The 3 Most Horrifying Lies About the Snatch

If you want to be a good coach, accept you can’t be a good person. You will lie, you will omit, you will shun the truth. If you don’t, your lifters will fail. Here are three big lies about the snatch.

I am a horribly bad person. I’m sitting in this bar tonight drowning in Irish coffees, distracting myself by watching tattooed hipsters playing pool and dancing drunken dances to an odd mix of country music and Jay Z as a way of avoiding the truth: I am not a good person.

Do you realize how often I have lied to you?

I stand there in the gym every single day and I lie through my teeth to everyone who walks through the door. I lie to them for months on end. I use what I call my “coaching voice” and I bark orders like a sea captain in battle. It is loud, it is aggressive, and I stand upon plyo boxes (the soap boxes of the fitness world) to give me the height of authority. I make proclamations that are half-truths at best, and I know it. But, I make them anyway. I justify this deceitful behavior by telling myself I am “doing it for your own good,” or that “I am helping you avoid the wrong path.”

But really, I know what it is: I am a liar.

To coach well is to lie well. To teach something complex is to deceive. To guide you to greatness requires me to keep you in the dark. So here, if only for tonight, I am going to confess my wickedness. I will tell you those things I should not tell you, or fear to tell you for what might happen.

#1 Don’t Use Your Arms

The first lie I often tell beginners is that they should never use their arms when snatching (or cleaning). “Think of your arms like ropes,” I say, “This is one hundred percent a leg exercise.” “I want you to jump, put momentum on the bar, and then catch it above your head,” is a common refrain.

But the truth is something altogether different. I do want you to use your arms. I want you to use them aggressively. I want you to pull hard on that bar and pull yourself down so fast that a high-speed camera wouldn’t see it.

The reason I lie is that if I tell you this – after the bar hits the hip, I want you to pull with your arms to pull your body down – you will over-pull with your arms, and pull that bar up past the hip with the arms without going down. Or you will start pulling with the arms so early that you “shock absorb” all of that kinetic energy you generated with your legs, dissipating it into nothingness.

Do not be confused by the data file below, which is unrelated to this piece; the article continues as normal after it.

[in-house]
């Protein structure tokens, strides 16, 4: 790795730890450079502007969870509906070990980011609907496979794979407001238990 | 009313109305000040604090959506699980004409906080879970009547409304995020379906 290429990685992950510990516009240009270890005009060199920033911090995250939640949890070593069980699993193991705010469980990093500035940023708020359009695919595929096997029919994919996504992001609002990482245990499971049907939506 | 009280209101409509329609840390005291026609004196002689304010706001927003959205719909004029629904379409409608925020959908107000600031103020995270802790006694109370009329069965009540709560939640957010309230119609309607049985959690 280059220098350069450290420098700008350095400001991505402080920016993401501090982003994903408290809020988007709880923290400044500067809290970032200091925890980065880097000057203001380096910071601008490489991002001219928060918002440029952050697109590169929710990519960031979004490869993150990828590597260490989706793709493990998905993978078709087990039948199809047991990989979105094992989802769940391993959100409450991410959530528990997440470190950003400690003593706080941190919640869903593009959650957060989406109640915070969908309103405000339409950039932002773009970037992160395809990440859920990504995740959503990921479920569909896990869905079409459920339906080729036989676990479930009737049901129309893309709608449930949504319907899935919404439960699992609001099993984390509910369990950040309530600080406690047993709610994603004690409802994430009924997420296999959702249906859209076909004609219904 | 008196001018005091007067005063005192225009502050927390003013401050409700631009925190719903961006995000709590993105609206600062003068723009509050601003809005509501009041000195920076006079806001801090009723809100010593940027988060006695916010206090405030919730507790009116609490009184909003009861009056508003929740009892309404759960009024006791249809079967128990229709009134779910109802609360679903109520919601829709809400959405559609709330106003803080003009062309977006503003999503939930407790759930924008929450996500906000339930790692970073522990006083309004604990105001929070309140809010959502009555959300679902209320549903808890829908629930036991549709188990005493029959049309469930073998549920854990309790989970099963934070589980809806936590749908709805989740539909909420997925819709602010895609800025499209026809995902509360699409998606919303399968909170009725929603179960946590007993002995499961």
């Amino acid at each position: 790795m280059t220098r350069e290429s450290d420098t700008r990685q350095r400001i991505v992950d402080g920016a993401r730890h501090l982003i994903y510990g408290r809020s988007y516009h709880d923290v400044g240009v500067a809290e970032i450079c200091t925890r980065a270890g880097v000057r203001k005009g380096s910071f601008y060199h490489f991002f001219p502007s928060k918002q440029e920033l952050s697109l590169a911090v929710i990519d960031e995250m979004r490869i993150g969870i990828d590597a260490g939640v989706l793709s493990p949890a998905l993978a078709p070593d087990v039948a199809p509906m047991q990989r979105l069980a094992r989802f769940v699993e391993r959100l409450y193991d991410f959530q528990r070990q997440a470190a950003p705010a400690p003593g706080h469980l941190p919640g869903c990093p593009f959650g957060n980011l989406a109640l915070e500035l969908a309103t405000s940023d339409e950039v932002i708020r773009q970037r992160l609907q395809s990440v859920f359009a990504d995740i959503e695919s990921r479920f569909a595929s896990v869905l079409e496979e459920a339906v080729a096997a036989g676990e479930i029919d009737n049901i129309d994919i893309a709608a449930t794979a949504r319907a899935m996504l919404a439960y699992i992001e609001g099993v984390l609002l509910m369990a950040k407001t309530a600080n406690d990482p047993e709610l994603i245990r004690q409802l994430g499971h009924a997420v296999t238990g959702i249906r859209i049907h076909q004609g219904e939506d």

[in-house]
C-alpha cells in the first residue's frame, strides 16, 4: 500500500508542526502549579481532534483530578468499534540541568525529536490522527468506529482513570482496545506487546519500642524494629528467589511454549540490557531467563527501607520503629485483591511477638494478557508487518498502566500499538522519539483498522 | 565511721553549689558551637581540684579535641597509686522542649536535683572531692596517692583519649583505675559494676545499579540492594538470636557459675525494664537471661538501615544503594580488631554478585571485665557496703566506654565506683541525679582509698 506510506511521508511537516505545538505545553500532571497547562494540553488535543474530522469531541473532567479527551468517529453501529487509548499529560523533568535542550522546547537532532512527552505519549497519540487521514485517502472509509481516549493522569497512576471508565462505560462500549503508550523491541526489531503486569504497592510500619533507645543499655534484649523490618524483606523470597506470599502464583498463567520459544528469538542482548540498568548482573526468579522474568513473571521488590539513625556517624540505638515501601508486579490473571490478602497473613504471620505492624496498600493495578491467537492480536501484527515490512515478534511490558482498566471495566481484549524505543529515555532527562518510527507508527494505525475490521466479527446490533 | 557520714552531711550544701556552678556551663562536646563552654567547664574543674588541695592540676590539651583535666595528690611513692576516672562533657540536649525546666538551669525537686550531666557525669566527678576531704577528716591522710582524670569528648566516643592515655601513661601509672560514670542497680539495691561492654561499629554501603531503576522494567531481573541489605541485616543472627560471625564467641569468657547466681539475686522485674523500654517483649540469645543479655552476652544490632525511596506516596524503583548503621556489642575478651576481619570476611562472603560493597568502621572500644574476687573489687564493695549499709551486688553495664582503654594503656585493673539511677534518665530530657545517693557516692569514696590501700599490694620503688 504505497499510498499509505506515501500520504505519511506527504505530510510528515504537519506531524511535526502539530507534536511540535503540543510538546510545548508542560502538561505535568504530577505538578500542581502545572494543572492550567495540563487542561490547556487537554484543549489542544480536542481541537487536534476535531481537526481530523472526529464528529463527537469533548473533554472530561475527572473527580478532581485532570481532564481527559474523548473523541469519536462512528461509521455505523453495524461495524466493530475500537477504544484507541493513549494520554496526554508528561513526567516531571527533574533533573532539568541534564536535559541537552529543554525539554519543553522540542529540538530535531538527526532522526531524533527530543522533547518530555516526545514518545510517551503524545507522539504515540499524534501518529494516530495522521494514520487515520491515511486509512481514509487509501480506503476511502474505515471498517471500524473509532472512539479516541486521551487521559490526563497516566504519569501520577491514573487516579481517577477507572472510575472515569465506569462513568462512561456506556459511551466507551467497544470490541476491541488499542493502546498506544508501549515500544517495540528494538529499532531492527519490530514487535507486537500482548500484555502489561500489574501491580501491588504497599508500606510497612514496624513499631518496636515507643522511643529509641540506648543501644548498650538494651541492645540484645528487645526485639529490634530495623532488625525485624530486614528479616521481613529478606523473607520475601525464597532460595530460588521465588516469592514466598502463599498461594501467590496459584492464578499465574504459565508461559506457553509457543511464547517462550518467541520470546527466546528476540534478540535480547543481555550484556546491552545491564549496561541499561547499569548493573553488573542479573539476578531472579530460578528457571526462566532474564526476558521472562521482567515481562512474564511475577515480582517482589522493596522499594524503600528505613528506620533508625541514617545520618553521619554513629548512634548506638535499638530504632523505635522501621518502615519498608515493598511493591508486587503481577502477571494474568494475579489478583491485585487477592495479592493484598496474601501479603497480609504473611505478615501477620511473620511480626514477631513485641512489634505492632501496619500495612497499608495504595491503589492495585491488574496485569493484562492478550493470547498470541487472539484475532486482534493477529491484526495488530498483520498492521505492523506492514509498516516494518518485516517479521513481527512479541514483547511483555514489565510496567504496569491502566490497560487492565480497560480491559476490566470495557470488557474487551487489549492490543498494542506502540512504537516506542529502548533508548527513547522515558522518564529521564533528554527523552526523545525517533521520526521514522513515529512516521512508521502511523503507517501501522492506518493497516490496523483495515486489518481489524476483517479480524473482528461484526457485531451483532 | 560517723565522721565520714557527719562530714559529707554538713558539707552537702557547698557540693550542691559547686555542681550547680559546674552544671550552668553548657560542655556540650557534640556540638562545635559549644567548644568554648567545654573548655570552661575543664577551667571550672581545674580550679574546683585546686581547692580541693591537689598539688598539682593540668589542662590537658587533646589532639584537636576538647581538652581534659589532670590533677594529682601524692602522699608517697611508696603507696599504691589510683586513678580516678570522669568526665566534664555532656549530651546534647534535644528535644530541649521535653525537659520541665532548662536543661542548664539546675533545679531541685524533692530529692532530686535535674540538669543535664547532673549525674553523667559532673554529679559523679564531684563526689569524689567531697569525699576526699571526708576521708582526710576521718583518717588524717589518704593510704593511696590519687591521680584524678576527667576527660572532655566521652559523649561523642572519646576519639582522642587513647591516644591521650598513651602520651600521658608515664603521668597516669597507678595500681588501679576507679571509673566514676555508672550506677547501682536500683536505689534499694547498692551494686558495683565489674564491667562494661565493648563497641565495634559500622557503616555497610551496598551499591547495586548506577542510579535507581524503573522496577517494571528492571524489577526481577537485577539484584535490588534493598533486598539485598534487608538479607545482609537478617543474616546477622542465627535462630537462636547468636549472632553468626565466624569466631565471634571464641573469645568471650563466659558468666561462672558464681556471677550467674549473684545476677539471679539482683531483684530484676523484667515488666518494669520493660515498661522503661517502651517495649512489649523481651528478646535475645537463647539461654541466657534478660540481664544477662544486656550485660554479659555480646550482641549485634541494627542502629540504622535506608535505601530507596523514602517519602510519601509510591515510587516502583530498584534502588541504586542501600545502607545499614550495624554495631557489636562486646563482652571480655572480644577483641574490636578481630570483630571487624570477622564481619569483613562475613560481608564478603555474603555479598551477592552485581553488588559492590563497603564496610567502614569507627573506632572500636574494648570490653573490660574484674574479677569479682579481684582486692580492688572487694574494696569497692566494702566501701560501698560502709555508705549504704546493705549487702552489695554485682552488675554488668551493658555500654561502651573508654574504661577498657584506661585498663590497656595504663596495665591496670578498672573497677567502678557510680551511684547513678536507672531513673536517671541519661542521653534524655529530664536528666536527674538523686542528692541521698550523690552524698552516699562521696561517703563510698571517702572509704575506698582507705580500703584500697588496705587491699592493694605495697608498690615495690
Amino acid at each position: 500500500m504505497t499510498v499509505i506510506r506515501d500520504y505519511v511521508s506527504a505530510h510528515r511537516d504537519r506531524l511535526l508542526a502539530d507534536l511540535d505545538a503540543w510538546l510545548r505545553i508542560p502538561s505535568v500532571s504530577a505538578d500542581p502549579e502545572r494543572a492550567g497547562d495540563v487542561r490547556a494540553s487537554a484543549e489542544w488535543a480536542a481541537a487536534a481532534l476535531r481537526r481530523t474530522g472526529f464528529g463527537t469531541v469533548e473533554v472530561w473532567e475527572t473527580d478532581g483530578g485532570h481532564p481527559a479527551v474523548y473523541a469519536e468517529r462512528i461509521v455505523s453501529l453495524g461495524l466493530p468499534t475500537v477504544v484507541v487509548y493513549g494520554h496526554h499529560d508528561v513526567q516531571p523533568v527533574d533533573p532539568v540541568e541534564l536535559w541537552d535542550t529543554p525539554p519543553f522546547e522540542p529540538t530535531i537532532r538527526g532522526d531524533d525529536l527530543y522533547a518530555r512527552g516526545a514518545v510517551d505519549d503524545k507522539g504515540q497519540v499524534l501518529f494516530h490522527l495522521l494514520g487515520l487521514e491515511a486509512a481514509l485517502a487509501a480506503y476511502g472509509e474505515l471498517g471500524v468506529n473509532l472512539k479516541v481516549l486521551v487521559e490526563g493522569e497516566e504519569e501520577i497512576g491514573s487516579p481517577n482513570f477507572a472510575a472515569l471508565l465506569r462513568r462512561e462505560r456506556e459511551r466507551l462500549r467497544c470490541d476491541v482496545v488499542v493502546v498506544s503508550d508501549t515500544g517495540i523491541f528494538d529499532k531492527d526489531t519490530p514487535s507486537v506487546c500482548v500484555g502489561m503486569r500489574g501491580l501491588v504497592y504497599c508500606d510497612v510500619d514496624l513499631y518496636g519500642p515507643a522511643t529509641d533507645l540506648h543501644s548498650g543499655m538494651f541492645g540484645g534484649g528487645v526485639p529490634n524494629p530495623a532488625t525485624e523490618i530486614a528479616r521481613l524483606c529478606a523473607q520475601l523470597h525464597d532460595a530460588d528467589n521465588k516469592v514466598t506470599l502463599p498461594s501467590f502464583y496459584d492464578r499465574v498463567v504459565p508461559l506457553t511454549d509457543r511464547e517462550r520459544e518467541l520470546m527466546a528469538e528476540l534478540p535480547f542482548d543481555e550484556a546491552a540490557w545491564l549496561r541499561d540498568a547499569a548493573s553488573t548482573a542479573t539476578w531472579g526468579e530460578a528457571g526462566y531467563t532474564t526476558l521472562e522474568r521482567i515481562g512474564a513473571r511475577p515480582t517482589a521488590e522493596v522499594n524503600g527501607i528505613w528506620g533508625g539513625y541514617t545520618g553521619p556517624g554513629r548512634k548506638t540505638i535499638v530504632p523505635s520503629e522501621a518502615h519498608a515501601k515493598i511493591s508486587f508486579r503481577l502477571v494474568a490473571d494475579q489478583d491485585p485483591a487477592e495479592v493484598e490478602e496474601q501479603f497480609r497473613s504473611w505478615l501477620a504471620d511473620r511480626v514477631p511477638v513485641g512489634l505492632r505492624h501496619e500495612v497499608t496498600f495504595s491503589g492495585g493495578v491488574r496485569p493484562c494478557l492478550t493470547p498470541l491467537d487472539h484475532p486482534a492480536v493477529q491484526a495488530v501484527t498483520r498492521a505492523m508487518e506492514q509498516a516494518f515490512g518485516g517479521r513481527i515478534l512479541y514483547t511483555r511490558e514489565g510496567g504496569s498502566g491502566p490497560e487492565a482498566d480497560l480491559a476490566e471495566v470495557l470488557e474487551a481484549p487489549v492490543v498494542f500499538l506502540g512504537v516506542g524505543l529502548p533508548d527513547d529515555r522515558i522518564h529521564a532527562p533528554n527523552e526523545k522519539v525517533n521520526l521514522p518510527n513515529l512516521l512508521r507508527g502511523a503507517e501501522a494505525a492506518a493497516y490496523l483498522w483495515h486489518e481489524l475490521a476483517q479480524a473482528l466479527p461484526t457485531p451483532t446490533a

So I lie, and you succeed.

#2 Ignoring the Knees

I used to teach people to get their knees back right away in my beginner progressions. You can see this in my original videos on the subject where I emphasized what might be called “The Knee Position.” I don’t do this anymore. Instead, I lie. I avoid talking about the knee with beginners. Instead I gloss right over it and move them from the floor to the hip directly.

The knee position is extremely important. It is the part of the lift that will result in a massive generation of power, basically a strong Romanian deadlift with a double knee bend that ends in an explosion. But in the beginning, that is too much information. Beginners overemphasize it and miss the hip altogether. Better to avoid such confusion, given that the hip position is far more important.

nick horton, snatch, olympic weightlifting, weightlifting, coaching

Unfortunately, this requires me to lie. Or rather, I lie by omission. Which is just as bad, or maybe worse. After all, anything less than the whole truth is an outright lie in my book. So by this definition, I am not being a good person.

#3 Missing Snatches: Three Strikes Rule

I tell beginners they should live by the “three strikes and you’re out” rule. If you miss three times, you are done. But that is a “do as I say, not as I do” kind of rule.

When I hit a 92kg snatch for the first time it took twenty-one attempts that Monday, about thirty the next day, and then I hit it the first try on the third day. The very next week I hit a 95kg snatch on the first try like it was nothing. I am convinced the excessive number of attempts at the high end were good for me.

But, I would never tell a beginner this story. They aren’t capable of repeating my success – not yet. To take as many misses as I did, you first need to have technique that is far more ingrained and a part of your subconscious, parasympathetic nervous system.

Until then, on every snatch you are unfortunately thinking the way you think when you’re speaking a foreign language that you didn’t learn until you were thirty-three years old. And that means you aren’t ready for this kind of training.

So I lie.

Coaching = Lying

Teaching anything complex requires that you break up the final form into its component parts and get your student to learn those details in a certain and highly specific order. “One thing at a time” is the mantra.

The goal for any coach, then, is to cultivate the ability to keep his/her big mouth shut and avoid the whole truth like the grizzly avoids winter. One must lie, cheat, discombobulate, omit, hide, and even steal from their student as much as they possibly can to ensure the student stays on the path of righteous learning at all cost.

nick horton, snatch, olympic weightlifting, weightlifting, coaching

There is no greater sign of a novice coach/teacher than a mouth that cannot keep itself shut. New coaches just love to tell the truth, the whole truth, and nothing but the truth. This habitual goodness results only in a confused mind within the student and a body that can’t snatch for its life.

In the end, here is the lesson: If you want to be a good coach, accept that you can’t be a good person. You will lie, you will omit, and you will shun the truth. If you don’t, your lifters will fail.

You are the sacrifice burning upon the altar of their success. You will go to Hell so they can taste of Heaven. You will lie so they can live the truth. Welcome to the life of a coach, my friend.